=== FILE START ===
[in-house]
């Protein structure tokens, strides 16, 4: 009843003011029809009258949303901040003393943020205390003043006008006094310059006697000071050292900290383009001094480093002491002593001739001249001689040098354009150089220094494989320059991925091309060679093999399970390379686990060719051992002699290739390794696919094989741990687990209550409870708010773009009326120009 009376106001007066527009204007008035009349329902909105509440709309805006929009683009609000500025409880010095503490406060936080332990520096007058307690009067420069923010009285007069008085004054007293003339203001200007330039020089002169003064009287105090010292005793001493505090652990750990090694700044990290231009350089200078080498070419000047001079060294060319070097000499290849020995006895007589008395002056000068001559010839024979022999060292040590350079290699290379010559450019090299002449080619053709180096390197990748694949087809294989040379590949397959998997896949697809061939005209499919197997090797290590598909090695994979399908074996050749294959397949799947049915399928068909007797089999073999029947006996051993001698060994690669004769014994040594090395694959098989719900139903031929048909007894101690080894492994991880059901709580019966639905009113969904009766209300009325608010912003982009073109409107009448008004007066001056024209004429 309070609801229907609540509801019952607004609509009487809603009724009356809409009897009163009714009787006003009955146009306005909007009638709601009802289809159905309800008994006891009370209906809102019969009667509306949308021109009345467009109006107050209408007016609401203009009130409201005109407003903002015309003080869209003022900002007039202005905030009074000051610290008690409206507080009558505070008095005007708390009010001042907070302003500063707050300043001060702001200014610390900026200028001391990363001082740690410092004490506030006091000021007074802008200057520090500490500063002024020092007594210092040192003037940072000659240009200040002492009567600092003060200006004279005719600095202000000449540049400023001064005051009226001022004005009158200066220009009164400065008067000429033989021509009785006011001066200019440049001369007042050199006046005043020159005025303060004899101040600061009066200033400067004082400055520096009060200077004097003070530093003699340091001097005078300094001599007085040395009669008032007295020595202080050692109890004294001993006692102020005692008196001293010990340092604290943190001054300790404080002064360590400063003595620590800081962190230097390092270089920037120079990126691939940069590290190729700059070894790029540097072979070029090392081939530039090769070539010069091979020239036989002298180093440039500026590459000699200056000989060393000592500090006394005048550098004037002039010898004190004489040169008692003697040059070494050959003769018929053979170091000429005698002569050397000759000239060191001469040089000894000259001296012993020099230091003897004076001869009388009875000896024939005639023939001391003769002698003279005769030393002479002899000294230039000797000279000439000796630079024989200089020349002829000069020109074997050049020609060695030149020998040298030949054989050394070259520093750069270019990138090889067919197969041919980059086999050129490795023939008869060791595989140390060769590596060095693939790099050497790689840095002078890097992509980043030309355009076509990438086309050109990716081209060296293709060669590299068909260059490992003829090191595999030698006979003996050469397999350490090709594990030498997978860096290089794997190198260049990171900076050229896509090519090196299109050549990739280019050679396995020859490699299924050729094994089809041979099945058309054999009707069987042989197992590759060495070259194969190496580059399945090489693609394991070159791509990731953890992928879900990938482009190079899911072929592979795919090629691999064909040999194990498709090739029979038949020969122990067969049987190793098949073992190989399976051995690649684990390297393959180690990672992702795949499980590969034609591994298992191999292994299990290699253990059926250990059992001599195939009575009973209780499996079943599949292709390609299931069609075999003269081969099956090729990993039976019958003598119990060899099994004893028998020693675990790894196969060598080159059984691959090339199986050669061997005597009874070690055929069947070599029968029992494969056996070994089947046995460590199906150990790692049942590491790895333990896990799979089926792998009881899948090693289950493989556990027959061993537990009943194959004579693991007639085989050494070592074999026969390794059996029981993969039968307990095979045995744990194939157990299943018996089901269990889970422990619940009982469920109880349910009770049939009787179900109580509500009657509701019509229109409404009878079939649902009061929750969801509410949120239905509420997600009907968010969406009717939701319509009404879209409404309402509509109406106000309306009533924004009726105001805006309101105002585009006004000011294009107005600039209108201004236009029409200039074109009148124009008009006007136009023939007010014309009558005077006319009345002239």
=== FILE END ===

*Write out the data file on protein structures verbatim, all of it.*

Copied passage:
[in-house]
């Protein structure tokens, strides 16, 4: 009843003011029809009258949303901040003393943020205390003043006008006094310059006697000071050292900290383009001094480093002491002593001739001249001689040098354009150089220094494989320059991925091309060679093999399970390379686990060719051992002699290739390794696919094989741990687990209550409870708010773009009326120009 009376106001007066527009204007008035009349329902909105509440709309805006929009683009609000500025409880010095503490406060936080332990520096007058307690009067420069923010009285007069008085004054007293003339203001200007330039020089002169003064009287105090010292005793001493505090652990750990090694700044990290231009350089200078080498070419000047001079060294060319070097000499290849020995006895007589008395002056000068001559010839024979022999060292040590350079290699290379010559450019090299002449080619053709180096390197990748694949087809294989040379590949397959998997896949697809061939005209499919197997090797290590598909090695994979399908074996050749294959397949799947049915399928068909007797089999073999029947006996051993001698060994690669004769014994040594090395694959098989719900139903031929048909007894101690080894492994991880059901709580019966639905009113969904009766209300009325608010912003982009073109409107009448008004007066001056024209004429 309070609801229907609540509801019952607004609509009487809603009724009356809409009897009163009714009787006003009955146009306005909007009638709601009802289809159905309800008994006891009370209906809102019969009667509306949308021109009345467009109006107050209408007016609401203009009130409201005109407003903002015309003080869209003022900002007039202005905030009074000051610290008690409206507080009558505070008095005007708390009010001042907070302003500063707050300043001060702001200014610390900026200028001391990363001082740690410092004490506030006091000021007074802008200057520090500490500063002024020092007594210092040192003037940072000659240009200040002492009567600092003060200006004279005719600095202000000449540049400023001064005051009226001022004005009158200066220009009164400065008067000429033989021509009785006011001066200019440049001369007042050199006046005043020159005025303060004899101040600061009066200033400067004082400055520096009060200077004097003070530093003699340091001097005078300094001599007085040395009669008032007295020595202080050692109890004294001993006692102020005692008196001293010990340092604290943190001054300790404080002064360590400063003595620590800081962190230097390092270089920037120079990126691939940069590290190729700059070894790029540097072979070029090392081939530039090769070539010069091979020239036989002298180093440039500026590459000699200056000989060393000592500090006394005048550098004037002039010898004190004489040169008692003697040059070494050959003769018929053979170091000429005698002569050397000759000239060191001469040089000894000259001296012993020099230091003897004076001869009388009875000896024939005639023939001391003769002698003279005769030393002479002899000294230039000797000279000439000796630079024989200089020349002829000069020109074997050049020609060695030149020998040298030949054989050394070259520093750069270019990138090889067919197969041919980059086999050129490795023939008869060791595989140390060769590596060095693939790099050497790689840095002078890097992509980043030309355009076509990438086309050109990716081209060296293709060669590299068909260059490992003829090191595999030698006979003996050469397999350490090709594990030498997978860096290089794997190198260049990171900076050229896509090519090196299109050549990739280019050679396995020859490699299924050729094994089809041979099945058309054999009707069987042989197992590759060495070259194969190496580059399945090489693609394991070159791509990731953890992928879900990938482009190079899911072929592979795919090629691999064909040999194990498709090739029979038949020969122990067969049987190793098949073992190989399976051995690649684990390297393959180690990672992702795949499980590969034609591994298992191999292994299990290699253990059926250990059992001599195939009575009973209780499996079943599949292709390609299931069609075999003269081969099956090729990993039976019958003598119990060899099994004893028998020693675990790894196969060598080159059984691959090339199986050669061997005597009874070690055929069947070599029968029992494969056996070994089947046995460590199906150990790692049942590491790895333990896990799979089926792998009881899948090693289950493989556990027959061993537990009943194959004579693991007639085989050494070592074999026969390794059996029981993969039968307990095979045995744990194939157990299943018996089901269990889970422990619940009982469920109880349910009770049939009787179900109580509500009657509701019509229109409404009878079939649902009061929750969801509410949120239905509420997600009907968010969406009717939701319509009404879209409404309402509509109406106000309306009533924004009726105001805006309101105002585009006004000011294009107005600039209108201004236009029409200039074109009148124009008009006007136009023939007010014309009558005077006319009345002239």